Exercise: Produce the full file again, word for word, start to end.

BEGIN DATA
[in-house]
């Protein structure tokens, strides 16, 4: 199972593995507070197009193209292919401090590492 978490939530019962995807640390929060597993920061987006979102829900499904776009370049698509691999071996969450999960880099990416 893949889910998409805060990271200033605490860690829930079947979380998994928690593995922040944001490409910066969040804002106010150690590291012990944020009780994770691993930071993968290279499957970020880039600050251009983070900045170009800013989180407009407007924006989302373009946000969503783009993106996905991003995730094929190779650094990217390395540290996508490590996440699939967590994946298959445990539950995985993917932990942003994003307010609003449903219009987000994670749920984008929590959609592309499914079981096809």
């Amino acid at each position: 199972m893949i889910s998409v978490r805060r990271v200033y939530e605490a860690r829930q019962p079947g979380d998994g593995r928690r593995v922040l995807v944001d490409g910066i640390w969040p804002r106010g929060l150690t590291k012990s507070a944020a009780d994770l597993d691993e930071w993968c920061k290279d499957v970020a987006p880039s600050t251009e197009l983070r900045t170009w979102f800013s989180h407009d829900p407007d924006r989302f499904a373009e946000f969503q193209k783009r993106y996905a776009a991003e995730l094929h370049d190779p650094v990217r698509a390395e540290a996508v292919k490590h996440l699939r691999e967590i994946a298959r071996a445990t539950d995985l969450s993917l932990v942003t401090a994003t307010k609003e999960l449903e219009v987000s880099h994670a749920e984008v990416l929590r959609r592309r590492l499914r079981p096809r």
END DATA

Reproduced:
[in-house]
């Protein structure tokens, strides 16, 4: 199972593995507070197009193209292919401090590492 978490939530019962995807640390929060597993920061987006979102829900499904776009370049698509691999071996969450999960880099990416 893949889910998409805060990271200033605490860690829930079947979380998994928690593995922040944001490409910066969040804002106010150690590291012990944020009780994770691993930071993968290279499957970020880039600050251009983070900045170009800013989180407009407007924006989302373009946000969503783009993106996905991003995730094929190779650094990217390395540290996508490590996440699939967590994946298959445990539950995985993917932990942003994003307010609003449903219009987000994670749920984008929590959609592309499914079981096809």
């Amino acid at each position: 199972m893949i889910s998409v978490r805060r990271v200033y939530e605490a860690r829930q019962p079947g979380d998994g593995r928690r593995v922040l995807v944001d490409g910066i640390w969040p804002r106010g929060l150690t590291k012990s507070a944020a009780d994770l597993d691993e930071w993968c920061k290279d499957v970020a987006p880039s600050t251009e197009l983070r900045t170009w979102f800013s989180h407009d829900p407007d924006r989302f499904a373009e946000f969503q193209k783009r993106y996905a776009a991003e995730l094929h370049d190779p650094v990217r698509a390395e540290a996508v292919k490590h996440l699939r691999e967590i994946a298959r071996a445990t539950d995985l969450s993917l932990v942003t401090a994003t307010k609003e999960l449903e219009v987000s880099h994670a749920e984008v990416l929590r959609r592309r590492l499914r079981p096809r």